TES Author maxblackburn talks to us about how he makes his history resources engaging and accessible, as well as offering advice for prospective resource authors
Tell us a bit about your professional background and why you joined TES.
I’m in my fourth year of teaching and before that I was a teaching assistant. I absolutely love my job as I get to share my love of history with a different audience every single day. I feel as if I make a real difference to a number of people's lives and life chances.
I started uploading resources to TES as soon as I started teaching. I wanted to share my resources with a wider audience to make teachers' lives easier across the world and so that their students would have access to high-quality content.
What are the key starting points for an author of history resources?
It’s all about relevance. Students have to be able to understand how a seemingly bizarre time in the past that they are learning about is somehow connected to us today. Whether it’s a belief in an idea or a change in a system, like the monarchy, a lesson has to convey how that piece of history fits into their lives.
My resources need to be aesthetically pleasing because I am teaching a generation used to interacting with brilliantly designed websites and apps. By channelling good design into my resources, I can create content which students are keen to look at, want to engage with and that is accessible for all learners.
What would you like students and their teachers to experience when using your resources?
They should be engaged, be having fun and leave the lesson feeling that they have learnt something. Whether your pupils love learning about war, guts and gore or they prefer social history, across a scheme of work you can cover topics that are enjoyed by all types of learners.
If a teacher decides to download my resources, they will have everything they need in terms of support, challenge and engagement all ready to go. And hopefully they will have saved themselves an hour or more!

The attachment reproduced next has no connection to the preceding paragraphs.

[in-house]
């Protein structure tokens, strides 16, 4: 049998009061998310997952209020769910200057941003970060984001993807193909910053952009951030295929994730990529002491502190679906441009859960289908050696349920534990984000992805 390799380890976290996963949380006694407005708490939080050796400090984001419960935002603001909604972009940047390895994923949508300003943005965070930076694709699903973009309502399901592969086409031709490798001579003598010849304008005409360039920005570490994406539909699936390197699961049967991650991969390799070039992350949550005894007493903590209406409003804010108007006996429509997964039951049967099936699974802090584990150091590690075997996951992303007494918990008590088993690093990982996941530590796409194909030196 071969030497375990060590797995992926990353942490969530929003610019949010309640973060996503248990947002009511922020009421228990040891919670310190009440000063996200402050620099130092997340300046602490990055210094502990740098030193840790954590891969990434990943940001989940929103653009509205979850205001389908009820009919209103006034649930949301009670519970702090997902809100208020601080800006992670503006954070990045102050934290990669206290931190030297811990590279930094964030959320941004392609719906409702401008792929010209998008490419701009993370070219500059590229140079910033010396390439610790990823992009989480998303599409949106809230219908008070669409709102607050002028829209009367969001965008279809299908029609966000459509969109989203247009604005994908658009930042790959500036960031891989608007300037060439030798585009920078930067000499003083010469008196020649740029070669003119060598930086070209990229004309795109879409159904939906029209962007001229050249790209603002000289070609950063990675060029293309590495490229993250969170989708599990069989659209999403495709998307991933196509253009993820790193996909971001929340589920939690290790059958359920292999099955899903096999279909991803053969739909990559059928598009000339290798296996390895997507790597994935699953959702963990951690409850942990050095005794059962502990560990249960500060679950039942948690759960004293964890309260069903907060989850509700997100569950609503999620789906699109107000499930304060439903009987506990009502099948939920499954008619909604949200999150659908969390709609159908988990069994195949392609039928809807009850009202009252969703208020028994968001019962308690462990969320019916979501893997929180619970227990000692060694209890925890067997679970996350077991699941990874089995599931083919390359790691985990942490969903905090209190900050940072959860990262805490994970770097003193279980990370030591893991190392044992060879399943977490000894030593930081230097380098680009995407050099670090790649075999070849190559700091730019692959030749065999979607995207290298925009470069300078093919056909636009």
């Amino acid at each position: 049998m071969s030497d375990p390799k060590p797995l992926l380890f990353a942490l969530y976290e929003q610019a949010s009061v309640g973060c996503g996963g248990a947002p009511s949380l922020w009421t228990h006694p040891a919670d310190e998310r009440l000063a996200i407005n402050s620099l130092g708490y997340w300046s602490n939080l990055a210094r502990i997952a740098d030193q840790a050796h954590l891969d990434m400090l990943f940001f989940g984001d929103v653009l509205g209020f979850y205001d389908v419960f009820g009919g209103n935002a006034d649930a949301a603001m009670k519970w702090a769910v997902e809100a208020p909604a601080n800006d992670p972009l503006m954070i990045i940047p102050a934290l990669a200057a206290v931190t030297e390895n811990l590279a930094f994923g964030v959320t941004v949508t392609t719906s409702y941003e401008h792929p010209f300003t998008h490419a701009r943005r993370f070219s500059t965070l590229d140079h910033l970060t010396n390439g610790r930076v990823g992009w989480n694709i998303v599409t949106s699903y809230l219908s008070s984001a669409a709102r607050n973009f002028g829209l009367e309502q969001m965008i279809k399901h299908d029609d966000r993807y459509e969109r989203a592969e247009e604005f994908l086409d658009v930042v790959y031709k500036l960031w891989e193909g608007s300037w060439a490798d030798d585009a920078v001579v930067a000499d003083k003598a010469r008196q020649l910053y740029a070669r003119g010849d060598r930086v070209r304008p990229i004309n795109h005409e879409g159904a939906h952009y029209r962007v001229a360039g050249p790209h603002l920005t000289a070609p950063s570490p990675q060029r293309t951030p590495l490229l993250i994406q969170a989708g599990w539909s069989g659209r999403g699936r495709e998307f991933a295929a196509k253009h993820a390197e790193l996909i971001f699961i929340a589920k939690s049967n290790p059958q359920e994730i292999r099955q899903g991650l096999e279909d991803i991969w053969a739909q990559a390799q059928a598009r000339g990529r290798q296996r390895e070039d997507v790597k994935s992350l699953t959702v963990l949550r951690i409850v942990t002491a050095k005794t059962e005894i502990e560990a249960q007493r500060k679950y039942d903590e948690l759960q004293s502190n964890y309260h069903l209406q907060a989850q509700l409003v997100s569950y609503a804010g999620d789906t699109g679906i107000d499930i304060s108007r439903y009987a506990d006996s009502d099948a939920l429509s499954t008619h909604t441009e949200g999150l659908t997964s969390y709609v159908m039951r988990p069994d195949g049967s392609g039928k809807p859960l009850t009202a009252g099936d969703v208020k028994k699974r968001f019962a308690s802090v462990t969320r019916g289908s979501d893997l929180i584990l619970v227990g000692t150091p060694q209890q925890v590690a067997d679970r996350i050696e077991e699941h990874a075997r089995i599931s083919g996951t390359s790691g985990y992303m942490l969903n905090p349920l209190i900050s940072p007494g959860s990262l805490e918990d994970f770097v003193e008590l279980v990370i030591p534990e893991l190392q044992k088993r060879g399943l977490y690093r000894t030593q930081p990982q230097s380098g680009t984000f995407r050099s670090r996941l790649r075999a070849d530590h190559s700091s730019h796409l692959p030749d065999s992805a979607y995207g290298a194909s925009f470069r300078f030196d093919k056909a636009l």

Which period do you find the hardest to teach and how did you use resources to tackle this?
When I first started teaching, I was asked to teach the American West to GCSE students and knew absolutely nothing about it. As I was going through the process as a learner myself, it allowed me to plan my resources more effectively. I was grappling with a different country, a different group of people and a different way of governing, which meant that I was going through the same steps as my students. I often joke that we are actually learning geography, because the history of the American West is grounded in understanding the vast landscape, weather systems and its varying climate.
What’s next for your shop?
As part of my new role next year as head of faculty for humanities, I will be planning more modern history resources for the curriculum changes at both GCSE and A level; so that’s a lot more resources on Nazi Germany, the Cold War and Russia.
What advice would you give to prospective authors?
I very much live my TES life by two mantras: "Sharing is caring" and "If it's not good enough to share, then it probably isn't good enough for the classroom".
Be confident that your resources work effectively in your own classroom first. I always get verbal feedback from my students, and tangible feedback from the work they produce, to make sure that I am happy with it before putting it on TES for someone else to teach from.
Make them as attractive as possible and remember to cater for students of all abilities.
With new features like author shops and the ability to comment back to someone, which is pretty amazing, I think now is a good time for anyone thinking about publishing resources to take the first step.